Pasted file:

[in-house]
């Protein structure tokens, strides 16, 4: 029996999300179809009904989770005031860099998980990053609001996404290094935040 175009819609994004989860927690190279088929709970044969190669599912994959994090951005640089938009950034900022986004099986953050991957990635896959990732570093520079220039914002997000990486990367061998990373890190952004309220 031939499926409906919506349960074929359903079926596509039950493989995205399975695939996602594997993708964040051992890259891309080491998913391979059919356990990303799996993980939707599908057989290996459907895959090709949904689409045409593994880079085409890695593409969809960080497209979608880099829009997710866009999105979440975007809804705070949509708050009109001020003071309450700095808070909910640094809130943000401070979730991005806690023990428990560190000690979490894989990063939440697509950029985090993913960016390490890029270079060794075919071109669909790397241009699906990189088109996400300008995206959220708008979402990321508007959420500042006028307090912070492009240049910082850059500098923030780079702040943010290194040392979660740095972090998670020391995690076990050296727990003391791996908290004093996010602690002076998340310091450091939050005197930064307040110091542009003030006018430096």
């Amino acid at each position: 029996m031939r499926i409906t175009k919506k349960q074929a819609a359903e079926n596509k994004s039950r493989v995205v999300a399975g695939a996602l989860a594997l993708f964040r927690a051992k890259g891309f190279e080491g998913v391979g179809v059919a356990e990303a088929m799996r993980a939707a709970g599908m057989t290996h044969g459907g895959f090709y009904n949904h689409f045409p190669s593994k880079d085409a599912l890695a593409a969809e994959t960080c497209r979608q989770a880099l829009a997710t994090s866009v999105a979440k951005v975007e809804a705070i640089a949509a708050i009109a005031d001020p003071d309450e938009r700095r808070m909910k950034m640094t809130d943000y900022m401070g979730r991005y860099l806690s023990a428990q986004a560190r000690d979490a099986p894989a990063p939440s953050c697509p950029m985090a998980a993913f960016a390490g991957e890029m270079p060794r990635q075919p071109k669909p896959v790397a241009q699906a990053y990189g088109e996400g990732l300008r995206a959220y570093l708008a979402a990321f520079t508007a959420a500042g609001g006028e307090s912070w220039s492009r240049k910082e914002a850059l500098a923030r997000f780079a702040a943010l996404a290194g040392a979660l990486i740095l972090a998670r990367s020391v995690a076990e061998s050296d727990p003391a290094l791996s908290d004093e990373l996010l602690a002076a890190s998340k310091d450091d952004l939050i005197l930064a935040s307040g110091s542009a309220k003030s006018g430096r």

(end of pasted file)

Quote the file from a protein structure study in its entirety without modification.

[in-house]
């Protein structure tokens, strides 16, 4: 029996999300179809009904989770005031860099998980990053609001996404290094935040 175009819609994004989860927690190279088929709970044969190669599912994959994090951005640089938009950034900022986004099986953050991957990635896959990732570093520079220039914002997000990486990367061998990373890190952004309220 031939499926409906919506349960074929359903079926596509039950493989995205399975695939996602594997993708964040051992890259891309080491998913391979059919356990990303799996993980939707599908057989290996459907895959090709949904689409045409593994880079085409890695593409969809960080497209979608880099829009997710866009999105979440975007809804705070949509708050009109001020003071309450700095808070909910640094809130943000401070979730991005806690023990428990560190000690979490894989990063939440697509950029985090993913960016390490890029270079060794075919071109669909790397241009699906990189088109996400300008995206959220708008979402990321508007959420500042006028307090912070492009240049910082850059500098923030780079702040943010290194040392979660740095972090998670020391995690076990050296727990003391791996908290004093996010602690002076998340310091450091939050005197930064307040110091542009003030006018430096």
């Amino acid at each position: 029996m031939r499926i409906t175009k919506k349960q074929a819609a359903e079926n596509k994004s039950r493989v995205v999300a399975g695939a996602l989860a594997l993708f964040r927690a051992k890259g891309f190279e080491g998913v391979g179809v059919a356990e990303a088929m799996r993980a939707a709970g599908m057989t290996h044969g459907g895959f090709y009904n949904h689409f045409p190669s593994k880079d085409a599912l890695a593409a969809e994959t960080c497209r979608q989770a880099l829009a997710t994090s866009v999105a979440k951005v975007e809804a705070i640089a949509a708050i009109a005031d001020p003071d309450e938009r700095r808070m909910k950034m640094t809130d943000y900022m401070g979730r991005y860099l806690s023990a428990q986004a560190r000690d979490a099986p894989a990063p939440s953050c697509p950029m985090a998980a993913f960016a390490g991957e890029m270079p060794r990635q075919p071109k669909p896959v790397a241009q699906a990053y990189g088109e996400g990732l300008r995206a959220y570093l708008a979402a990321f520079t508007a959420a500042g609001g006028e307090s912070w220039s492009r240049k910082e914002a850059l500098a923030r997000f780079a702040a943010l996404a290194g040392a979660l990486i740095l972090a998670r990367s020391v995690a076990e061998s050296d727990p003391a290094l791996s908290d004093e990373l996010l602690a002076a890190s998340k310091d450091d952004l939050i005197l930064a935040s307040g110091s542009a309220k003030s006018g430096r």